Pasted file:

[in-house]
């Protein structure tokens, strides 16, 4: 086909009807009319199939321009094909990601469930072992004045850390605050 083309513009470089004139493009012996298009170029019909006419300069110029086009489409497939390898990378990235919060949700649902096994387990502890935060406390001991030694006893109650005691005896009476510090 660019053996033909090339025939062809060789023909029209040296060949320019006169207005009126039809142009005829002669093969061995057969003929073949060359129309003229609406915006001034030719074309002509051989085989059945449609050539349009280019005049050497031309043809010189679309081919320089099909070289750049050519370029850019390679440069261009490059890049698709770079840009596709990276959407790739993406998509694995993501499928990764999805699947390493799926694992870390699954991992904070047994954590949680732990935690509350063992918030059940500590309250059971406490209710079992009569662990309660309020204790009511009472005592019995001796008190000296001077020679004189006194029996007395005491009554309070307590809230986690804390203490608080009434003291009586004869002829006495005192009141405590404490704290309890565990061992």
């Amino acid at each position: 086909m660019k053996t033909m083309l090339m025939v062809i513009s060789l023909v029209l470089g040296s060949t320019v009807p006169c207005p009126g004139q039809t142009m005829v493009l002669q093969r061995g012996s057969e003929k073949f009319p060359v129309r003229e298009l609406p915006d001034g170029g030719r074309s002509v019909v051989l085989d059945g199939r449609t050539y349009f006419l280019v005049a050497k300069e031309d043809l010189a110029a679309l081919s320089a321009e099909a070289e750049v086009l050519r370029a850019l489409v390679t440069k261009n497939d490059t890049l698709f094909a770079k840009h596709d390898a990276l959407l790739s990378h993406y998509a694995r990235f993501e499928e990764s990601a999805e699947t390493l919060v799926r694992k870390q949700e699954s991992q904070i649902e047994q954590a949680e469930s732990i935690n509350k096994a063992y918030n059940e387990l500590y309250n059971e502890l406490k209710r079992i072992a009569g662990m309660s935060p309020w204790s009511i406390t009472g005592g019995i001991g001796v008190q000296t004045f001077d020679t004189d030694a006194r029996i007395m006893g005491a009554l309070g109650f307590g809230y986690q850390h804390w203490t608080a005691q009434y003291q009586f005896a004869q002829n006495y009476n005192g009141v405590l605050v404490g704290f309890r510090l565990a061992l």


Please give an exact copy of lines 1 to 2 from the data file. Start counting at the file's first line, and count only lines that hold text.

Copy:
[in-house]
């Protein structure tokens, strides 16, 4: 086909009807009319199939321009094909990601469930072992004045850390605050 083309513009470089004139493009012996298009170029019909006419300069110029086009489409497939390898990378990235919060949700649902096994387990502890935060406390001991030694006893109650005691005896009476510090 660019053996033909090339025939062809060789023909029209040296060949320019006169207005009126039809142009005829002669093969061995057969003929073949060359129309003229609406915006001034030719074309002509051989085989059945449609050539349009280019005049050497031309043809010189679309081919320089099909070289750049050519370029850019390679440069261009490059890049698709770079840009596709990276959407790739993406998509694995993501499928990764999805699947390493799926694992870390699954991992904070047994954590949680732990935690509350063992918030059940500590309250059971406490209710079992009569662990309660309020204790009511009472005592019995001796008190000296001077020679004189006194029996007395005491009554309070307590809230986690804390203490608080009434003291009586004869002829006495005192009141405590404490704290309890565990061992």